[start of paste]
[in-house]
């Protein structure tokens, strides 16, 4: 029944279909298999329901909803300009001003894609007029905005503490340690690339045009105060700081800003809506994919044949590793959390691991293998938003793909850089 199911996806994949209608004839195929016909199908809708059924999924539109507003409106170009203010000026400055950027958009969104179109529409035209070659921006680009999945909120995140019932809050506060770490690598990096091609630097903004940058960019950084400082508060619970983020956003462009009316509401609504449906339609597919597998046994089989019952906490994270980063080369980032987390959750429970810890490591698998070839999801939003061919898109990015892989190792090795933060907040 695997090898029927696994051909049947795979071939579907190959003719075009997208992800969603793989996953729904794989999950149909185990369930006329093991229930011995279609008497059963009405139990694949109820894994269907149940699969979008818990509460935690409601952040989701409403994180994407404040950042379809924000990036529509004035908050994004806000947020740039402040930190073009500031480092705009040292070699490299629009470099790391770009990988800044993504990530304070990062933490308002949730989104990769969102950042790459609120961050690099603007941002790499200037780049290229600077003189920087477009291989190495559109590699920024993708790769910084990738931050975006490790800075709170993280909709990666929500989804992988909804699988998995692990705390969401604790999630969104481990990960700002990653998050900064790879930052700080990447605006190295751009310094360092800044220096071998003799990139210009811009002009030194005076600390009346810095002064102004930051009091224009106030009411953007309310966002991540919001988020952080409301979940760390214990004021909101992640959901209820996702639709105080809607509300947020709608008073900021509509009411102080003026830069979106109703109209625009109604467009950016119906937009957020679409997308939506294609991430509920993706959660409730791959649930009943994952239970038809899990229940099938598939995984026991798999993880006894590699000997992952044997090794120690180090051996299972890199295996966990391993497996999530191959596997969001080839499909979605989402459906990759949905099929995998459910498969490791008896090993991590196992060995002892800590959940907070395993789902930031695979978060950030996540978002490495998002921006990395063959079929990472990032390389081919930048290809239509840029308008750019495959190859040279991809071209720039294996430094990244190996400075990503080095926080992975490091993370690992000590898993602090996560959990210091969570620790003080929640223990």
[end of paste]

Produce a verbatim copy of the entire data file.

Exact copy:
[in-house]
């Protein structure tokens, strides 16, 4: 029944279909298999329901909803300009001003894609007029905005503490340690690339045009105060700081800003809506994919044949590793959390691991293998938003793909850089 199911996806994949209608004839195929016909199908809708059924999924539109507003409106170009203010000026400055950027958009969104179109529409035209070659921006680009999945909120995140019932809050506060770490690598990096091609630097903004940058960019950084400082508060619970983020956003462009009316509401609504449906339609597919597998046994089989019952906490994270980063080369980032987390959750429970810890490591698998070839999801939003061919898109990015892989190792090795933060907040 695997090898029927696994051909049947795979071939579907190959003719075009997208992800969603793989996953729904794989999950149909185990369930006329093991229930011995279609008497059963009405139990694949109820894994269907149940699969979008818990509460935690409601952040989701409403994180994407404040950042379809924000990036529509004035908050994004806000947020740039402040930190073009500031480092705009040292070699490299629009470099790391770009990988800044993504990530304070990062933490308002949730989104990769969102950042790459609120961050690099603007941002790499200037780049290229600077003189920087477009291989190495559109590699920024993708790769910084990738931050975006490790800075709170993280909709990666929500989804992988909804699988998995692990705390969401604790999630969104481990990960700002990653998050900064790879930052700080990447605006190295751009310094360092800044220096071998003799990139210009811009002009030194005076600390009346810095002064102004930051009091224009106030009411953007309310966002991540919001988020952080409301979940760390214990004021909101992640959901209820996702639709105080809607509300947020709608008073900021509509009411102080003026830069979106109703109209625009109604467009950016119906937009957020679409997308939506294609991430509920993706959660409730791959649930009943994952239970038809899990229940099938598939995984026991798999993880006894590699000997992952044997090794120690180090051996299972890199295996966990391993497996999530191959596997969001080839499909979605989402459906990759949905099929995998459910498969490791008896090993991590196992060995002892800590959940907070395993789902930031695979978060950030996540978002490495998002921006990395063959079929990472990032390389081919930048290809239509840029308008750019495959190859040279991809071209720039294996430094990244190996400075990503080095926080992975490091993370690992000590898993602090996560959990210091969570620790003080929640223990």